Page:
Berlin explained that he intended to clarify the meaning of “freedom,” not to defend negative freedom in all cases. In practice, according to Berlin, freedom understood as “non-interference (like ‘social Darwinism’) was, of course, used to support politically and socially destructive policies which armed the strong, the brutal, and the unscrupulous against the humane and the weak, the able and ruthless against the less gifted and less fortunate.” Berlin continued:
The bloodstained story of economic individualism and unrestrained capitalist competition does not, I should have thought, today need stressing. Nevertheless, in view of the astonishing opinions which some of my critics have imputed to me, I should … have made even clearer … the evils of unrestricted laissez-faire.
Since I am ignorant, perhaps blissfully so, of the “bloodstained history” of laissez-faire capitalism, I wish Berlin had done something more than mention economic conditions in Victorian England—which, so far as I know, did not involve the shedding of blood. When Herbert Spencer and other libertarians argued that the poor should be able to spend their money and educate their children as they see fit, they engaged in “an odious mockery” of freedom, according to Berlin. “The case for intervention, by the state or other effective agencies, to secure conditions for both positive, and at least a minimum degree of negative, liberty is overwhelmingly strong.” Berlin concluded:
The case for social legislation or planning, for the welfare state and socialism, can be constructed with as much validity from considerations of the claims of negative liberty as from those of its positive brother.
We thus see that even defenders of negative freedom do not necessarily oppose economic intervention by government. It should also be noted that Berlin’s conception of positive freedom differs substantially from Brennan’s conception.
Given the welter of confusion and disagreement over the meaning of “freedom” and “liberty,” libertarians should take pains to be clear about what they mean when they use those terms. They should distinguish what they mean from other meanings, and they should be extremely cautious about elevating other meanings to the same status as negative freedom within their ideology.
Consider, for example, Martin Luther’s celebrated discussion of “Christian liberty.” Based on Luther’s theory of divine grace, which could not be earned by good works, this denoted an inner freedom from the spiritual demands of Catholicism. So what should libertarians say about Luther’s notion of Christian liberty? Should we say, as Brennan does about positive liberty, that Christian liberty is a “form” of liberty and should therefore be incorporated into libertarian ideology? Should we say, as Brennan does about positive liberty, that to embrace Christian liberty as an authentic form of liberty does not necessarily mean that a government should promote Christian liberty directly?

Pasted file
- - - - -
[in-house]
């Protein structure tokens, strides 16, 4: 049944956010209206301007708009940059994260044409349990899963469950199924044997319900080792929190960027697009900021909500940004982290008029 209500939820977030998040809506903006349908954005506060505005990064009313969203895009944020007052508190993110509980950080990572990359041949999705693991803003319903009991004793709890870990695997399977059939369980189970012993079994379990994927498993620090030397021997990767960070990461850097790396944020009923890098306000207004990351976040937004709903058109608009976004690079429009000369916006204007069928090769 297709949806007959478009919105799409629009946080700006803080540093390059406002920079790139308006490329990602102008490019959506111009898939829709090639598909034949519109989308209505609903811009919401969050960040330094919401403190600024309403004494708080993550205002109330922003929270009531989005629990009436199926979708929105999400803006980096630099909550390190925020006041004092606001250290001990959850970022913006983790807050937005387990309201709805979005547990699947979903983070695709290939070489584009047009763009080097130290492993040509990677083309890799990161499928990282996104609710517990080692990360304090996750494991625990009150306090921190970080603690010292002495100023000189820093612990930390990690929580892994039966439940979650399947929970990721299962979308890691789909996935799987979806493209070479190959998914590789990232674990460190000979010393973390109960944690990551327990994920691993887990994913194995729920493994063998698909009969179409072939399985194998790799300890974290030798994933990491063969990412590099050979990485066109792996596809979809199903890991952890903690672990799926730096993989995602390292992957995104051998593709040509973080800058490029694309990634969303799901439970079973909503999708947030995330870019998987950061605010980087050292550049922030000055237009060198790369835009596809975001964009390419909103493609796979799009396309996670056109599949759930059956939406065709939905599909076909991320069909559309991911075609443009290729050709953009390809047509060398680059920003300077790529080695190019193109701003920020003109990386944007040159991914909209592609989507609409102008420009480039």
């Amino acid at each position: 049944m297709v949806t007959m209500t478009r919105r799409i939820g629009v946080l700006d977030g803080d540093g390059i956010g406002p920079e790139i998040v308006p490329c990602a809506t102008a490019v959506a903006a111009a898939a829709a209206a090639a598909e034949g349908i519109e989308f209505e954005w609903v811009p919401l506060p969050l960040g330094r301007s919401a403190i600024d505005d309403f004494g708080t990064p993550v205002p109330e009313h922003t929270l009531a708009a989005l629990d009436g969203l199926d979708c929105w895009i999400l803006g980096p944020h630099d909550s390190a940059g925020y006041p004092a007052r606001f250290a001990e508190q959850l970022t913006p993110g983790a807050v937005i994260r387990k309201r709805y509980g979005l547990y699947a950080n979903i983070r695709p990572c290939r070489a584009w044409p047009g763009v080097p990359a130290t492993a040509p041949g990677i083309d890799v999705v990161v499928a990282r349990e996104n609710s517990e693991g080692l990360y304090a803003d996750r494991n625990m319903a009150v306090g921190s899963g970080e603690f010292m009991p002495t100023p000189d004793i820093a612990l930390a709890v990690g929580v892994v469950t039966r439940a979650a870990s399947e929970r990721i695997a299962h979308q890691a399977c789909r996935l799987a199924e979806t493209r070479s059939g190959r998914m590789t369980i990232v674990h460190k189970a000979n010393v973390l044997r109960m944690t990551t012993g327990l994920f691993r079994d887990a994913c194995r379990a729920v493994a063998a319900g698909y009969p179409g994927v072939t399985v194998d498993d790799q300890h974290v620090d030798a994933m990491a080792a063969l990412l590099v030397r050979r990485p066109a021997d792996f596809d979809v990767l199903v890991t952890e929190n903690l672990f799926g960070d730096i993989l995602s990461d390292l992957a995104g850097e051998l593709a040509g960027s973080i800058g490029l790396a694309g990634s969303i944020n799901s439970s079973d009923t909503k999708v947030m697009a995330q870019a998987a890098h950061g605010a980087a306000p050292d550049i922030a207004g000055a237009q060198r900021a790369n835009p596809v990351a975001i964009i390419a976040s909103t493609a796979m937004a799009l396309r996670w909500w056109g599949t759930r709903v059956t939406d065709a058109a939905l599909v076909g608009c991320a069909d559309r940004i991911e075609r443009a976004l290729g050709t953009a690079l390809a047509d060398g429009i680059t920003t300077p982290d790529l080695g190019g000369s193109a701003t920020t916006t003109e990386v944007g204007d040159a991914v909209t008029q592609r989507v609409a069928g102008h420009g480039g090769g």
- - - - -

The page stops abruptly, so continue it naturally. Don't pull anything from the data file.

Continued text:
I think not. We could pose the same questions about many different conceptions of liberty found in the history of philosophy and theology, but what would be the point of answering such questions in a roundabout Brennanesque manner? What purpose would be served by embracing dozens upon dozens of different conceptions of liberty, as if each conception is on a par with negative liberty in libertarian theory? Rather, we should simply point out that such alternate conceptions are not relevant to libertarian theory in any fundamental sense, period.
As I shall argue in my next essay, the same reasoning applies to Brennan’s notion of positive liberty.
To be continued…
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Jason Brennan opens the second chapter of Libertarianism: What Everyone Needs to Know with the question: How do libertarians define “liberty”? He answers his question by distinguishing between “two major kinds of liberty: negative liberty and positive liberty.” Negative liberty, Brennan explains, signifies “an absence of obstacles, impediments, or constraints.” Positive liberty, in contrast,
is the power or capacity to do as one chooses. For instance, when we talk about being “free” as a bird, we mean that the bird has the power or ability to fly. We do not mean that people rarely interfere with birds.
Negative liberty is the absence of obstacles; positive liberty is the presence of powers or abilities.
Brennan’s bird does not serve his purpose; it is a poor example. When we speak of being “free as a bird,” we don’t usually mean what Brennan claims we mean. To be “free as a bird” suggests more than the power or ability to fly. It also suggests that the exercise of that ability is not hindered by external constraints. The fantasy of being “free as a bird” is linked to the desire to be free from external constraints—or, as Brennan puts it in his account of negative liberty, to act in “the absence of obstacles.”
The connection between the ability to fly and negative freedom is expressed in these famous lyrics from “The Prisoner’s Song”:
Now, if I had the wings of an angel,
Over these prison walls I would fly.
When we speak of a bird as being “free” to fly, we assume that the bird in question has not been confined in a cage. We would not normally speak, for example, of a caged canary as being free to fly. This way of speaking suggests that a bird can exercise its ability to fly without external constraints, such as by being locked in a cage. The notion of negative freedom is, at the very least, an implicit presupposition of all such examples.